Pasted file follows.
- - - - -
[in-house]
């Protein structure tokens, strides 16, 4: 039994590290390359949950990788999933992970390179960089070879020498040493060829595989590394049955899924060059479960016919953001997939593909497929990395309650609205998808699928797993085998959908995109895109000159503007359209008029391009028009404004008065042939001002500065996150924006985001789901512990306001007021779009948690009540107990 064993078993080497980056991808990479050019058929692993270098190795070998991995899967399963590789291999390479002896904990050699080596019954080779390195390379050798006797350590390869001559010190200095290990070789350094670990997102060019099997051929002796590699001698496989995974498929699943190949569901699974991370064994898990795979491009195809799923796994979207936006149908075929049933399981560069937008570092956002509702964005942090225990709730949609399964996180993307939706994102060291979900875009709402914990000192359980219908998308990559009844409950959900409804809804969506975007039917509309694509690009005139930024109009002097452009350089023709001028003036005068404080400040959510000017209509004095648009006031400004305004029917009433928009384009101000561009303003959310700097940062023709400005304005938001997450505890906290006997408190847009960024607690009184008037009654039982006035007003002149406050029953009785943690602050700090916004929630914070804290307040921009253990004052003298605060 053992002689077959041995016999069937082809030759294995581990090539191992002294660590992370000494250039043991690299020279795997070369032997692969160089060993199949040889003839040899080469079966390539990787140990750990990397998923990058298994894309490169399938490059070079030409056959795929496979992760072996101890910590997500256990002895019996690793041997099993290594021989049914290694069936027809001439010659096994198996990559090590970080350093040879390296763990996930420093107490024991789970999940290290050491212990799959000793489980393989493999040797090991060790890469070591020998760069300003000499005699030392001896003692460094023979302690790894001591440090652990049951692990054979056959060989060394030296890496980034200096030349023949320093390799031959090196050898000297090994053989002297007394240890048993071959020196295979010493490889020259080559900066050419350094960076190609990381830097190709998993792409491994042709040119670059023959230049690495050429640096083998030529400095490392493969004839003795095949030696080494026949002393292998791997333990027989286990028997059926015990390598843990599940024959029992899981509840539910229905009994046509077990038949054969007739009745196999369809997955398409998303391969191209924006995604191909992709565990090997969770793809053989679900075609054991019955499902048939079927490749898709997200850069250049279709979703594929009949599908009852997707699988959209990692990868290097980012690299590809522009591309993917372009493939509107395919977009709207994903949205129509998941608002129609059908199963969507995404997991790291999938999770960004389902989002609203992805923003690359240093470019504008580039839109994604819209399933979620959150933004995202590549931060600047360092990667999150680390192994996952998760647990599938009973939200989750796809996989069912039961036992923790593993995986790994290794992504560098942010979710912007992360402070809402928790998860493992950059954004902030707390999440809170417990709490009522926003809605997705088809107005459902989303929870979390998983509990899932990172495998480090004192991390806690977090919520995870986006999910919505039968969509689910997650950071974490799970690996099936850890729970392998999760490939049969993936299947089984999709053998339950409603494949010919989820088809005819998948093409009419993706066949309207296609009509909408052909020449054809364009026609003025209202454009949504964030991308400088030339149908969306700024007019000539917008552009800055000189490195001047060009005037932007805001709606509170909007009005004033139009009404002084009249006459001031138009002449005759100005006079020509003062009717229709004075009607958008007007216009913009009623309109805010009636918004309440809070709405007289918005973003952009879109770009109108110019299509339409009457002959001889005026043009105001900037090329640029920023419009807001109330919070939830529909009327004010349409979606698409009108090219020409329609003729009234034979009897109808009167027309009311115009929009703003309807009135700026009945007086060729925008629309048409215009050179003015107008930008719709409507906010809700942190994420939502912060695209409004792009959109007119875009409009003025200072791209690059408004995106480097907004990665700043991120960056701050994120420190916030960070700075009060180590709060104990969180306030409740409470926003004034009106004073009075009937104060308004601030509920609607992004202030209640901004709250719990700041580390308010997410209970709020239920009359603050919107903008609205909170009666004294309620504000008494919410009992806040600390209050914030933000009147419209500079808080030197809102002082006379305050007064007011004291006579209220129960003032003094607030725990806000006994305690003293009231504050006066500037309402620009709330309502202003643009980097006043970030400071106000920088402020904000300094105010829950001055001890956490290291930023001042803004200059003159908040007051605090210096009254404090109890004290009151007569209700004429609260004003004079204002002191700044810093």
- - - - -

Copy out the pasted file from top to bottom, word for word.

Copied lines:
[in-house]
């Protein structure tokens, strides 16, 4: 039994590290390359949950990788999933992970390179960089070879020498040493060829595989590394049955899924060059479960016919953001997939593909497929990395309650609205998808699928797993085998959908995109895109000159503007359209008029391009028009404004008065042939001002500065996150924006985001789901512990306001007021779009948690009540107990 064993078993080497980056991808990479050019058929692993270098190795070998991995899967399963590789291999390479002896904990050699080596019954080779390195390379050798006797350590390869001559010190200095290990070789350094670990997102060019099997051929002796590699001698496989995974498929699943190949569901699974991370064994898990795979491009195809799923796994979207936006149908075929049933399981560069937008570092956002509702964005942090225990709730949609399964996180993307939706994102060291979900875009709402914990000192359980219908998308990559009844409950959900409804809804969506975007039917509309694509690009005139930024109009002097452009350089023709001028003036005068404080400040959510000017209509004095648009006031400004305004029917009433928009384009101000561009303003959310700097940062023709400005304005938001997450505890906290006997408190847009960024607690009184008037009654039982006035007003002149406050029953009785943690602050700090916004929630914070804290307040921009253990004052003298605060 053992002689077959041995016999069937082809030759294995581990090539191992002294660590992370000494250039043991690299020279795997070369032997692969160089060993199949040889003839040899080469079966390539990787140990750990990397998923990058298994894309490169399938490059070079030409056959795929496979992760072996101890910590997500256990002895019996690793041997099993290594021989049914290694069936027809001439010659096994198996990559090590970080350093040879390296763990996930420093107490024991789970999940290290050491212990799959000793489980393989493999040797090991060790890469070591020998760069300003000499005699030392001896003692460094023979302690790894001591440090652990049951692990054979056959060989060394030296890496980034200096030349023949320093390799031959090196050898000297090994053989002297007394240890048993071959020196295979010493490889020259080559900066050419350094960076190609990381830097190709998993792409491994042709040119670059023959230049690495050429640096083998030529400095490392493969004839003795095949030696080494026949002393292998791997333990027989286990028997059926015990390598843990599940024959029992899981509840539910229905009994046509077990038949054969007739009745196999369809997955398409998303391969191209924006995604191909992709565990090997969770793809053989679900075609054991019955499902048939079927490749898709997200850069250049279709979703594929009949599908009852997707699988959209990692990868290097980012690299590809522009591309993917372009493939509107395919977009709207994903949205129509998941608002129609059908199963969507995404997991790291999938999770960004389902989002609203992805923003690359240093470019504008580039839109994604819209399933979620959150933004995202590549931060600047360092990667999150680390192994996952998760647990599938009973939200989750796809996989069912039961036992923790593993995986790994290794992504560098942010979710912007992360402070809402928790998860493992950059954004902030707390999440809170417990709490009522926003809605997705088809107005459902989303929870979390998983509990899932990172495998480090004192991390806690977090919520995870986006999910919505039968969509689910997650950071974490799970690996099936850890729970392998999760490939049969993936299947089984999709053998339950409603494949010919989820088809005819998948093409009419993706066949309207296609009509909408052909020449054809364009026609003025209202454009949504964030991308400088030339149908969306700024007019000539917008552009800055000189490195001047060009005037932007805001709606509170909007009005004033139009009404002084009249006459001031138009002449005759100005006079020509003062009717229709004075009607958008007007216009913009009623309109805010009636918004309440809070709405007289918005973003952009879109770009109108110019299509339409009457002959001889005026043009105001900037090329640029920023419009807001109330919070939830529909009327004010349409979606698409009108090219020409329609003729009234034979009897109808009167027309009311115009929009703003309807009135700026009945007086060729925008629309048409215009050179003015107008930008719709409507906010809700942190994420939502912060695209409004792009959109007119875009409009003025200072791209690059408004995106480097907004990665700043991120960056701050994120420190916030960070700075009060180590709060104990969180306030409740409470926003004034009106004073009075009937104060308004601030509920609607992004202030209640901004709250719990700041580390308010997410209970709020239920009359603050919107903008609205909170009666004294309620504000008494919410009992806040600390209050914030933000009147419209500079808080030197809102002082006379305050007064007011004291006579209220129960003032003094607030725990806000006994305690003293009231504050006066500037309402620009709330309502202003643009980097006043970030400071106000920088402020904000300094105010829950001055001890956490290291930023001042803004200059003159908040007051605090210096009254404090109890004290009151007569209700004429609260004003004079204002002191700044810093």